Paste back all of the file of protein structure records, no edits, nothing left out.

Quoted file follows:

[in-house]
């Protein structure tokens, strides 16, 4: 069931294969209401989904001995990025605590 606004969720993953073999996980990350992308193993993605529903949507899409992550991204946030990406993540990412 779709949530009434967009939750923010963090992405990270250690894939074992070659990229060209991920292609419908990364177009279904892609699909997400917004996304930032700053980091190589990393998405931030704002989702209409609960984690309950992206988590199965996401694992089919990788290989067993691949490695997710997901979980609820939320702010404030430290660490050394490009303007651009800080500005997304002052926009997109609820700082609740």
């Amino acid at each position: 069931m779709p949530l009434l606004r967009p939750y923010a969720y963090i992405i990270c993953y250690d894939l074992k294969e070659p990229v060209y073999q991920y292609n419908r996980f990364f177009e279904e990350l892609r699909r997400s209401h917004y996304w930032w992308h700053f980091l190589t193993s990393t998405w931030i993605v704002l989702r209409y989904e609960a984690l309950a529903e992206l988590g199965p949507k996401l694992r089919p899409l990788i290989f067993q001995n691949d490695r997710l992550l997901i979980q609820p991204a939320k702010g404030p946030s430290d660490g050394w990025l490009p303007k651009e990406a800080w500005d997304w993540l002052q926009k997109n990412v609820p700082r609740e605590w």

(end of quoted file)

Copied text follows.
[in-house]
């Protein structure tokens, strides 16, 4: 069931294969209401989904001995990025605590 606004969720993953073999996980990350992308193993993605529903949507899409992550991204946030990406993540990412 779709949530009434967009939750923010963090992405990270250690894939074992070659990229060209991920292609419908990364177009279904892609699909997400917004996304930032700053980091190589990393998405931030704002989702209409609960984690309950992206988590199965996401694992089919990788290989067993691949490695997710997901979980609820939320702010404030430290660490050394490009303007651009800080500005997304002052926009997109609820700082609740």
């Amino acid at each position: 069931m779709p949530l009434l606004r967009p939750y923010a969720y963090i992405i990270c993953y250690d894939l074992k294969e070659p990229v060209y073999q991920y292609n419908r996980f990364f177009e279904e990350l892609r699909r997400s209401h917004y996304w930032w992308h700053f980091l190589t193993s990393t998405w931030i993605v704002l989702r209409y989904e609960a984690l309950a529903e992206l988590g199965p949507k996401l694992r089919p899409l990788i290989f067993q001995n691949d490695r997710l992550l997901i979980q609820p991204a939320k702010g404030p946030s430290d660490g050394w990025l490009p303007k651009e990406a800080w500005d997304w993540l002052q926009k997109n990412v609820p700082r609740e605590w």